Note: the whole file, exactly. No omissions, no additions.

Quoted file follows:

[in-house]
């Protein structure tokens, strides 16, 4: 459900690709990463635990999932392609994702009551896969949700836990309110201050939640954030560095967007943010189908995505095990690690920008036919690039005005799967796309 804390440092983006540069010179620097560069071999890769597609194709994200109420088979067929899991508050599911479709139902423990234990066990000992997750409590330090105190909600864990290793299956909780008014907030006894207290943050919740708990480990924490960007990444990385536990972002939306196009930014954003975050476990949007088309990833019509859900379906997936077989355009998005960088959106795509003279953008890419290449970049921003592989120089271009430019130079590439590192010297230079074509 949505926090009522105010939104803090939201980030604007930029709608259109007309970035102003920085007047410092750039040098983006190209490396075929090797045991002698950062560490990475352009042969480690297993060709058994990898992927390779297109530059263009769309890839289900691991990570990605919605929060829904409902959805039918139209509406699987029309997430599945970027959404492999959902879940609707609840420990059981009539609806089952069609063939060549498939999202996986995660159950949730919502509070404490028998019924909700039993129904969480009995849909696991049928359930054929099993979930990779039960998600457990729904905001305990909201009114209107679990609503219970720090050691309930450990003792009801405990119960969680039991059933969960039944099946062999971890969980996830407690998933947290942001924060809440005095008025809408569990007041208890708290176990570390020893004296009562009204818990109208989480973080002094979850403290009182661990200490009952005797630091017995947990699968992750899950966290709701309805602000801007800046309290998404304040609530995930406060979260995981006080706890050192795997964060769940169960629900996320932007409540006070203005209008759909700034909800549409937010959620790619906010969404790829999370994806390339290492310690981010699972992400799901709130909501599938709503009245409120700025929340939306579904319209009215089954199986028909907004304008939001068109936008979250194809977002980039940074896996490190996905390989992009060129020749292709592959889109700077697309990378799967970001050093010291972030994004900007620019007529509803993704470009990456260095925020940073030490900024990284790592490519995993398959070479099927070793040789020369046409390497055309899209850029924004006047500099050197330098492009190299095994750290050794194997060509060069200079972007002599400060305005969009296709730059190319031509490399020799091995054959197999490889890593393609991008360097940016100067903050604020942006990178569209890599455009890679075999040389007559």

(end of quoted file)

[in-house]
């Protein structure tokens, strides 16, 4: 459900690709990463635990999932392609994702009551896969949700836990309110201050939640954030560095967007943010189908995505095990690690920008036919690039005005799967796309 804390440092983006540069010179620097560069071999890769597609194709994200109420088979067929899991508050599911479709139902423990234990066990000992997750409590330090105190909600864990290793299956909780008014907030006894207290943050919740708990480990924490960007990444990385536990972002939306196009930014954003975050476990949007088309990833019509859900379906997936077989355009998005960088959106795509003279953008890419290449970049921003592989120089271009430019130079590439590192010297230079074509 949505926090009522105010939104803090939201980030604007930029709608259109007309970035102003920085007047410092750039040098983006190209490396075929090797045991002698950062560490990475352009042969480690297993060709058994990898992927390779297109530059263009769309890839289900691991990570990605919605929060829904409902959805039918139209509406699987029309997430599945970027959404492999959902879940609707609840420990059981009539609806089952069609063939060549498939999202996986995660159950949730919502509070404490028998019924909700039993129904969480009995849909696991049928359930054929099993979930990779039960998600457990729904905001305990909201009114209107679990609503219970720090050691309930450990003792009801405990119960969680039991059933969960039944099946062999971890969980996830407690998933947290942001924060809440005095008025809408569990007041208890708290176990570390020893004296009562009204818990109208989480973080002094979850403290009182661990200490009952005797630091017995947990699968992750899950966290709701309805602000801007800046309290998404304040609530995930406060979260995981006080706890050192795997964060769940169960629900996320932007409540006070203005209008759909700034909800549409937010959620790619906010969404790829999370994806390339290492310690981010699972992400799901709130909501599938709503009245409120700025929340939306579904319209009215089954199986028909907004304008939001068109936008979250194809977002980039940074896996490190996905390989992009060129020749292709592959889109700077697309990378799967970001050093010291972030994004900007620019007529509803993704470009990456260095925020940073030490900024990284790592490519995993398959070479099927070793040789020369046409390497055309899209850029924004006047500099050197330098492009190299095994750290050794194997060509060069200079972007002599400060305005969009296709730059190319031509490399020799091995054959197999490889890593393609991008360097940016100067903050604020942006990178569209890599455009890679075999040389007559």